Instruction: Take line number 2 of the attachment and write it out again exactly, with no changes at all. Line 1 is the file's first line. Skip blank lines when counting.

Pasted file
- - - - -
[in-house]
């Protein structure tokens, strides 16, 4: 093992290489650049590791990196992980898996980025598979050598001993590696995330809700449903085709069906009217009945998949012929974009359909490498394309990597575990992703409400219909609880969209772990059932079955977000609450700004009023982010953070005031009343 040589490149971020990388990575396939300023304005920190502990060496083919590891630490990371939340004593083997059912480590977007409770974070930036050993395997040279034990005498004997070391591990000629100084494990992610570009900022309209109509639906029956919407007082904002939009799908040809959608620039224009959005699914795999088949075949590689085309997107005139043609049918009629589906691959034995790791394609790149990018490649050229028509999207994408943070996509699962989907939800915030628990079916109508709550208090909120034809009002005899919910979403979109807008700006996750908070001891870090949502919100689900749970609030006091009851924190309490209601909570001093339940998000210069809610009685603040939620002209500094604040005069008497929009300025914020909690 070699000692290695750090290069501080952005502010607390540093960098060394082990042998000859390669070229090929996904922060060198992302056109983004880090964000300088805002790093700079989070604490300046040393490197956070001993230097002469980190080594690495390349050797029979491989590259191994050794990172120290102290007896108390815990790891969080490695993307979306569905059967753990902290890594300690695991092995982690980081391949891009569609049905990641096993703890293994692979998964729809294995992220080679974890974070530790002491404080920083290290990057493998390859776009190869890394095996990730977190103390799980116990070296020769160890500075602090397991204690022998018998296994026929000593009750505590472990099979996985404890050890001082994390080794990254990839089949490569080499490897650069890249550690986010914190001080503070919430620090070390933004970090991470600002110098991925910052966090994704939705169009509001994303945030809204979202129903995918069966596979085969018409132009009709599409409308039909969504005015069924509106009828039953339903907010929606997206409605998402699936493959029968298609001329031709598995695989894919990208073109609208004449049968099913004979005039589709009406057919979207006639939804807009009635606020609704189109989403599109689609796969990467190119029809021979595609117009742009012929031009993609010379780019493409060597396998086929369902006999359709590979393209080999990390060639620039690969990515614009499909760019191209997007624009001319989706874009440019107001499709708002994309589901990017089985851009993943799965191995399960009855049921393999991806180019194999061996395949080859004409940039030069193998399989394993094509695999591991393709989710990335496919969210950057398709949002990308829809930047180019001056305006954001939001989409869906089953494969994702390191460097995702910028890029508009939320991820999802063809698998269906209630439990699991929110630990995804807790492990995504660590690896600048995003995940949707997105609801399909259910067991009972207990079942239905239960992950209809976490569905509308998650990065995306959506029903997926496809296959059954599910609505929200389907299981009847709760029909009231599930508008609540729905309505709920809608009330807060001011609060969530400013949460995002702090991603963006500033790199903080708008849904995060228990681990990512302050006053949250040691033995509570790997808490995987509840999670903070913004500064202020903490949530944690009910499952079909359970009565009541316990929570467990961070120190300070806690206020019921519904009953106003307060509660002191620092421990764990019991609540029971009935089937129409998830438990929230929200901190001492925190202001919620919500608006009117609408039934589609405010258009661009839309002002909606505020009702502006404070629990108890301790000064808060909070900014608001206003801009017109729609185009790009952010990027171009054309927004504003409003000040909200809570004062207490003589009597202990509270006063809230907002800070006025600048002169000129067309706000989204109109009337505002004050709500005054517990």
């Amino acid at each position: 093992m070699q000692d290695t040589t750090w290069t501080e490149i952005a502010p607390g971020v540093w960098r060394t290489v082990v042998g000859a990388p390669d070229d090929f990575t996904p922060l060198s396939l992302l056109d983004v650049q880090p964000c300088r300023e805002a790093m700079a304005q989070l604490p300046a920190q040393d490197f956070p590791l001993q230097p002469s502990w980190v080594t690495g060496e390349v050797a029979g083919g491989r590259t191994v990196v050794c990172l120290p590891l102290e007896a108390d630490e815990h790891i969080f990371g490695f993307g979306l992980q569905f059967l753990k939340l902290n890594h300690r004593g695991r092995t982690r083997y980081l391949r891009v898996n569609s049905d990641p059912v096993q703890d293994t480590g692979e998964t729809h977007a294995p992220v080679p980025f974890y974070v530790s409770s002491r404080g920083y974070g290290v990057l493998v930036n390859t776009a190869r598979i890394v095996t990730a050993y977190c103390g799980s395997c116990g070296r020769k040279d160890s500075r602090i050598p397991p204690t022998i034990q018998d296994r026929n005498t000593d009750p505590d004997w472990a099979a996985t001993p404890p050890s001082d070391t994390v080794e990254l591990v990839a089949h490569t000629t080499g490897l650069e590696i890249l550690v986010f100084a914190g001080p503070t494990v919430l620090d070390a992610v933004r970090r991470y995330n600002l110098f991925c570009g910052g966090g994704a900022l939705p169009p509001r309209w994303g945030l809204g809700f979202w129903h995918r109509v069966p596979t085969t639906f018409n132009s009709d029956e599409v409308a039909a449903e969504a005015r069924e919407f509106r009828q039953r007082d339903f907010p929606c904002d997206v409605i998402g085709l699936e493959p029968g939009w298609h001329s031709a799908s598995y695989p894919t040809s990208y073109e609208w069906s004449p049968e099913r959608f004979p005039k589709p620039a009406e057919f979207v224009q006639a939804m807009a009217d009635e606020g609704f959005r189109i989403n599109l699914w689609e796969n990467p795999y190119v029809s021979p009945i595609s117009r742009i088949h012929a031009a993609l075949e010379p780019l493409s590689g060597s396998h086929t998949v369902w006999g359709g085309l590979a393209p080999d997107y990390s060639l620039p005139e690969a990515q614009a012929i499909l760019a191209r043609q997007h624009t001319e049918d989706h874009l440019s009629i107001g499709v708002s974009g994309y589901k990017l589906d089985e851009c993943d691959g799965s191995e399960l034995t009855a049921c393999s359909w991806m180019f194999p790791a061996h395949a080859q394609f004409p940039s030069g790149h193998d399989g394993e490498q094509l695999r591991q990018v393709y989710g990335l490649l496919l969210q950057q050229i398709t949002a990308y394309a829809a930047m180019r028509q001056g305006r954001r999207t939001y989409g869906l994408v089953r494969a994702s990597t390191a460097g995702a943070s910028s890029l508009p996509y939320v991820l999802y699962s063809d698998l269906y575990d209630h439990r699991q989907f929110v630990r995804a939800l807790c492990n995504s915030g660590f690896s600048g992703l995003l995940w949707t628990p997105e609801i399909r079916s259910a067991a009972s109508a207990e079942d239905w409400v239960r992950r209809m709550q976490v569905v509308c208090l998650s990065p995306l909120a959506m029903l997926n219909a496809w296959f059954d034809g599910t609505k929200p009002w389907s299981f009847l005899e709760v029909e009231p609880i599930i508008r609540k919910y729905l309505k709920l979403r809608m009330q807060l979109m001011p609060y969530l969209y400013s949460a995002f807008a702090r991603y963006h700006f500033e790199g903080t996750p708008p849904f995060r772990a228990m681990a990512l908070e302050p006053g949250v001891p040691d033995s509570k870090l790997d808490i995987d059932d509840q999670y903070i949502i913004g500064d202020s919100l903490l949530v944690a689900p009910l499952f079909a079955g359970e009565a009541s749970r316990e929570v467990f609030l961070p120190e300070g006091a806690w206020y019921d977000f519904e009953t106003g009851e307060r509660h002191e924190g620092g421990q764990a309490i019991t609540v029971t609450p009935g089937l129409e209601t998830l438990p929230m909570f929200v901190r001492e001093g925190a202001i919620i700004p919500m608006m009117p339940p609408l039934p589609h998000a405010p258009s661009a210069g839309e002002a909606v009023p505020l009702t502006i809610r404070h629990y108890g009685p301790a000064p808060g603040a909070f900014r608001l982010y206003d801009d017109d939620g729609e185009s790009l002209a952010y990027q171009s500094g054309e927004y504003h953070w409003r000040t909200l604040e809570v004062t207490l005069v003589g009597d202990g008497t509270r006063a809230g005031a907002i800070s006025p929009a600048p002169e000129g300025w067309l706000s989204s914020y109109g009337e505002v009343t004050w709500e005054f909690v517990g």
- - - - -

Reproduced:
């Protein structure tokens, strides 16, 4: 093992290489650049590791990196992980898996980025598979050598001993590696995330809700449903085709069906009217009945998949012929974009359909490498394309990597575990992703409400219909609880969209772990059932079955977000609450700004009023982010953070005031009343 040589490149971020990388990575396939300023304005920190502990060496083919590891630490990371939340004593083997059912480590977007409770974070930036050993395997040279034990005498004997070391591990000629100084494990992610570009900022309209109509639906029956919407007082904002939009799908040809959608620039224009959005699914795999088949075949590689085309997107005139043609049918009629589906691959034995790791394609790149990018490649050229028509999207994408943070996509699962989907939800915030628990079916109508709550208090909120034809009002005899919910979403979109807008700006996750908070001891870090949502919100689900749970609030006091009851924190309490209601909570001093339940998000210069809610009685603040939620002209500094604040005069008497929009300025914020909690 070699000692290695750090290069501080952005502010607390540093960098060394082990042998000859390669070229090929996904922060060198992302056109983004880090964000300088805002790093700079989070604490300046040393490197956070001993230097002469980190080594690495390349050797029979491989590259191994050794990172120290102290007896108390815990790891969080490695993307979306569905059967753990902290890594300690695991092995982690980081391949891009569609049905990641096993703890293994692979998964729809294995992220080679974890974070530790002491404080920083290290990057493998390859776009190869890394095996990730977190103390799980116990070296020769160890500075602090397991204690022998018998296994026929000593009750505590472990099979996985404890050890001082994390080794990254990839089949490569080499490897650069890249550690986010914190001080503070919430620090070390933004970090991470600002110098991925910052966090994704939705169009509001994303945030809204979202129903995918069966596979085969018409132009009709599409409308039909969504005015069924509106009828039953339903907010929606997206409605998402699936493959029968298609001329031709598995695989894919990208073109609208004449049968099913004979005039589709009406057919979207006639939804807009009635606020609704189109989403599109689609796969990467190119029809021979595609117009742009012929031009993609010379780019493409060597396998086929369902006999359709590979393209080999990390060639620039690969990515614009499909760019191209997007624009001319989706874009440019107001499709708002994309589901990017089985851009993943799965191995399960009855049921393999991806180019194999061996395949080859004409940039030069193998399989394993094509695999591991393709989710990335496919969210950057398709949002990308829809930047180019001056305006954001939001989409869906089953494969994702390191460097995702910028890029508009939320991820999802063809698998269906209630439990699991929110630990995804807790492990995504660590690896600048995003995940949707997105609801399909259910067991009972207990079942239905239960992950209809976490569905509308998650990065995306959506029903997926496809296959059954599910609505929200389907299981009847709760029909009231599930508008609540729905309505709920809608009330807060001011609060969530400013949460995002702090991603963006500033790199903080708008849904995060228990681990990512302050006053949250040691033995509570790997808490995987509840999670903070913004500064202020903490949530944690009910499952079909359970009565009541316990929570467990961070120190300070806690206020019921519904009953106003307060509660002191620092421990764990019991609540029971009935089937129409998830438990929230929200901190001492925190202001919620919500608006009117609408039934589609405010258009661009839309002002909606505020009702502006404070629990108890301790000064808060909070900014608001206003801009017109729609185009790009952010990027171009054309927004504003409003000040909200809570004062207490003589009597202990509270006063809230907002800070006025600048002169000129067309706000989204109109009337505002004050709500005054517990």